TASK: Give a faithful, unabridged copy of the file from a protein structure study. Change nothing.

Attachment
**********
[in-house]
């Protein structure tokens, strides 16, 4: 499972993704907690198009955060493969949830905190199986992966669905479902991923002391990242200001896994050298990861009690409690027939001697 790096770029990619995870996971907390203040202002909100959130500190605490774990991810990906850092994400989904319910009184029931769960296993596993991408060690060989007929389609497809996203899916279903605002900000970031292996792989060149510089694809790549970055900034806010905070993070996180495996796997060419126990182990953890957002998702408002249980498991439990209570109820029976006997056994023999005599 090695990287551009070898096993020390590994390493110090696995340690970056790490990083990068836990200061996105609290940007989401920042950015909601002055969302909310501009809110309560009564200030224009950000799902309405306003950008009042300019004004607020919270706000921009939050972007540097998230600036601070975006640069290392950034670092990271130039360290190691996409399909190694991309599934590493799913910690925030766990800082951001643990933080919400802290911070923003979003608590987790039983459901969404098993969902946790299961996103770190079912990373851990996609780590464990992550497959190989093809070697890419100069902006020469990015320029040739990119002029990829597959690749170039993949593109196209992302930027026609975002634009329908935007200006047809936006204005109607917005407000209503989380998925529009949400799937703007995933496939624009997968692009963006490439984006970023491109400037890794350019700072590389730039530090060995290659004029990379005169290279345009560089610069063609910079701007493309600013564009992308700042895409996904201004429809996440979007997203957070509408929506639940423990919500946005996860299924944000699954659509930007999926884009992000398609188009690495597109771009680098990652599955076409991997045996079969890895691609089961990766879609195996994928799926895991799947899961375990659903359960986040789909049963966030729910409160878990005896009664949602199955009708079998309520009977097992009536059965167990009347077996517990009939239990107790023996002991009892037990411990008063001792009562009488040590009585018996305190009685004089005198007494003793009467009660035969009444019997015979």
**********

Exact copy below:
[in-house]
């Protein structure tokens, strides 16, 4: 499972993704907690198009955060493969949830905190199986992966669905479902991923002391990242200001896994050298990861009690409690027939001697 790096770029990619995870996971907390203040202002909100959130500190605490774990991810990906850092994400989904319910009184029931769960296993596993991408060690060989007929389609497809996203899916279903605002900000970031292996792989060149510089694809790549970055900034806010905070993070996180495996796997060419126990182990953890957002998702408002249980498991439990209570109820029976006997056994023999005599 090695990287551009070898096993020390590994390493110090696995340690970056790490990083990068836990200061996105609290940007989401920042950015909601002055969302909310501009809110309560009564200030224009950000799902309405306003950008009042300019004004607020919270706000921009939050972007540097998230600036601070975006640069290392950034670092990271130039360290190691996409399909190694991309599934590493799913910690925030766990800082951001643990933080919400802290911070923003979003608590987790039983459901969404098993969902946790299961996103770190079912990373851990996609780590464990992550497959190989093809070697890419100069902006020469990015320029040739990119002029990829597959690749170039993949593109196209992302930027026609975002634009329908935007200006047809936006204005109607917005407000209503989380998925529009949400799937703007995933496939624009997968692009963006490439984006970023491109400037890794350019700072590389730039530090060995290659004029990379005169290279345009560089610069063609910079701007493309600013564009992308700042895409996904201004429809996440979007997203957070509408929506639940423990919500946005996860299924944000699954659509930007999926884009992000398609188009690495597109771009680098990652599955076409991997045996079969890895691609089961990766879609195996994928799926895991799947899961375990659903359960986040789909049963966030729910409160878990005896009664949602199955009708079998309520009977097992009536059965167990009347077996517990009939239990107790023996002991009892037990411990008063001792009562009488040590009585018996305190009685004089005198007494003793009467009660035969009444019997015979």